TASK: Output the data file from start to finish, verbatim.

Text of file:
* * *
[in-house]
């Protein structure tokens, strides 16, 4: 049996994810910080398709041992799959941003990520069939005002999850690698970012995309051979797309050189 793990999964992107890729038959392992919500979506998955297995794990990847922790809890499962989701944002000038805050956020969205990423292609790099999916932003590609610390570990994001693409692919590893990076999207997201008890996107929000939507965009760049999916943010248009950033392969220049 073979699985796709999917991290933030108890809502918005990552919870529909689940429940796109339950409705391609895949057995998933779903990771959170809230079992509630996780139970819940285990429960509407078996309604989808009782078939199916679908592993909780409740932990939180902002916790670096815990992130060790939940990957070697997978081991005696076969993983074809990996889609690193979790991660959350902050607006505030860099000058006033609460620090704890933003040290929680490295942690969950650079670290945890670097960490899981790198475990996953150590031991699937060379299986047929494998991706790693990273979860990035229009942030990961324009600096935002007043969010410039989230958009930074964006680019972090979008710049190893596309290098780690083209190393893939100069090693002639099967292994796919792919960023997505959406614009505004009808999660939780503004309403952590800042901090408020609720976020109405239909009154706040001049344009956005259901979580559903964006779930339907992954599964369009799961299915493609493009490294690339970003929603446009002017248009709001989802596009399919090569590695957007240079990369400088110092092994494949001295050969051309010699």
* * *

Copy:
[in-house]
């Protein structure tokens, strides 16, 4: 049996994810910080398709041992799959941003990520069939005002999850690698970012995309051979797309050189 793990999964992107890729038959392992919500979506998955297995794990990847922790809890499962989701944002000038805050956020969205990423292609790099999916932003590609610390570990994001693409692919590893990076999207997201008890996107929000939507965009760049999916943010248009950033392969220049 073979699985796709999917991290933030108890809502918005990552919870529909689940429940796109339950409705391609895949057995998933779903990771959170809230079992509630996780139970819940285990429960509407078996309604989808009782078939199916679908592993909780409740932990939180902002916790670096815990992130060790939940990957070697997978081991005696076969993983074809990996889609690193979790991660959350902050607006505030860099000058006033609460620090704890933003040290929680490295942690969950650079670290945890670097960490899981790198475990996953150590031991699937060379299986047929494998991706790693990273979860990035229009942030990961324009600096935002007043969010410039989230958009930074964006680019972090979008710049190893596309290098780690083209190393893939100069090693002639099967292994796919792919960023997505959406614009505004009808999660939780503004309403952590800042901090408020609720976020109405239909009154706040001049344009956005259901979580559903964006779930339907992954599964369009799961299915493609493009490294690339970003929603446009002017248009709001989802596009399919090569590695957007240079990369400088110092092994494949001295050969051309010699």